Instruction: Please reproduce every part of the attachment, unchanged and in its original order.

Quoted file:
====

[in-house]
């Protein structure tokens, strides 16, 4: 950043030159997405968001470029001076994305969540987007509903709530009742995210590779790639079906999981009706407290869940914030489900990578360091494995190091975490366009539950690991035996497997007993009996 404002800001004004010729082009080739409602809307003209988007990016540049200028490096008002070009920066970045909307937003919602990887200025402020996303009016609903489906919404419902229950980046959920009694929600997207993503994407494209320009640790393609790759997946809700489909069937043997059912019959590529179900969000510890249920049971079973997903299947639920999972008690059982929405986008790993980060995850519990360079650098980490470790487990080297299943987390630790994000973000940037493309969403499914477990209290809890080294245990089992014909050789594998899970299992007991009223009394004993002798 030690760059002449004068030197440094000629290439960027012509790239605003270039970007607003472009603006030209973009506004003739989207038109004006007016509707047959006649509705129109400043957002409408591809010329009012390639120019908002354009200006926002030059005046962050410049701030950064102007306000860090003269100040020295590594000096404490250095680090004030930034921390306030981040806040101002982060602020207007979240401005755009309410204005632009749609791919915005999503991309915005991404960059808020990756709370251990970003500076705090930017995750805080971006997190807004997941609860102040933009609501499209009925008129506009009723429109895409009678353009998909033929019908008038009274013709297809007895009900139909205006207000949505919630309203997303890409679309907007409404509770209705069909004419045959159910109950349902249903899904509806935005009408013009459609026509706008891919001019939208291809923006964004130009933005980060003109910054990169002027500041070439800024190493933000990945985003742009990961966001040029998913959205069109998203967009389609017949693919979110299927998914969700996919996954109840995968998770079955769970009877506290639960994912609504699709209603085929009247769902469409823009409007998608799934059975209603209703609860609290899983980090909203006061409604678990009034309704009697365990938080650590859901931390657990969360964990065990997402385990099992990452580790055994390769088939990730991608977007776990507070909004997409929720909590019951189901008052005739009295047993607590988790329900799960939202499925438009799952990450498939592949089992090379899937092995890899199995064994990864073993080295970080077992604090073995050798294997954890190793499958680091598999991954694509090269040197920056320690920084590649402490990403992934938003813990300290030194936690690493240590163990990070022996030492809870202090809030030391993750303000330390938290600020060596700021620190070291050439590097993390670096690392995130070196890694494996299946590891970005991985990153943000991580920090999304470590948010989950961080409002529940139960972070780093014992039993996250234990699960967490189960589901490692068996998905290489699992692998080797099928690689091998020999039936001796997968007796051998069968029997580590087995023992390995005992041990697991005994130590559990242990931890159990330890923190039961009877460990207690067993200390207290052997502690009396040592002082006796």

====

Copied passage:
[in-house]
């Protein structure tokens, strides 16, 4: 950043030159997405968001470029001076994305969540987007509903709530009742995210590779790639079906999981009706407290869940914030489900990578360091494995190091975490366009539950690991035996497997007993009996 404002800001004004010729082009080739409602809307003209988007990016540049200028490096008002070009920066970045909307937003919602990887200025402020996303009016609903489906919404419902229950980046959920009694929600997207993503994407494209320009640790393609790759997946809700489909069937043997059912019959590529179900969000510890249920049971079973997903299947639920999972008690059982929405986008790993980060995850519990360079650098980490470790487990080297299943987390630790994000973000940037493309969403499914477990209290809890080294245990089992014909050789594998899970299992007991009223009394004993002798 030690760059002449004068030197440094000629290439960027012509790239605003270039970007607003472009603006030209973009506004003739989207038109004006007016509707047959006649509705129109400043957002409408591809010329009012390639120019908002354009200006926002030059005046962050410049701030950064102007306000860090003269100040020295590594000096404490250095680090004030930034921390306030981040806040101002982060602020207007979240401005755009309410204005632009749609791919915005999503991309915005991404960059808020990756709370251990970003500076705090930017995750805080971006997190807004997941609860102040933009609501499209009925008129506009009723429109895409009678353009998909033929019908008038009274013709297809007895009900139909205006207000949505919630309203997303890409679309907007409404509770209705069909004419045959159910109950349902249903899904509806935005009408013009459609026509706008891919001019939208291809923006964004130009933005980060003109910054990169002027500041070439800024190493933000990945985003742009990961966001040029998913959205069109998203967009389609017949693919979110299927998914969700996919996954109840995968998770079955769970009877506290639960994912609504699709209603085929009247769902469409823009409007998608799934059975209603209703609860609290899983980090909203006061409604678990009034309704009697365990938080650590859901931390657990969360964990065990997402385990099992990452580790055994390769088939990730991608977007776990507070909004997409929720909590019951189901008052005739009295047993607590988790329900799960939202499925438009799952990450498939592949089992090379899937092995890899199995064994990864073993080295970080077992604090073995050798294997954890190793499958680091598999991954694509090269040197920056320690920084590649402490990403992934938003813990300290030194936690690493240590163990990070022996030492809870202090809030030391993750303000330390938290600020060596700021620190070291050439590097993390670096690392995130070196890694494996299946590891970005991985990153943000991580920090999304470590948010989950961080409002529940139960972070780093014992039993996250234990699960967490189960589901490692068996998905290489699992692998080797099928690689091998020999039936001796997968007796051998069968029997580590087995023992390995005992041990697991005994130590559990242990931890159990330890923190039961009877460990207690067993200390207290052997502690009396040592002082006796």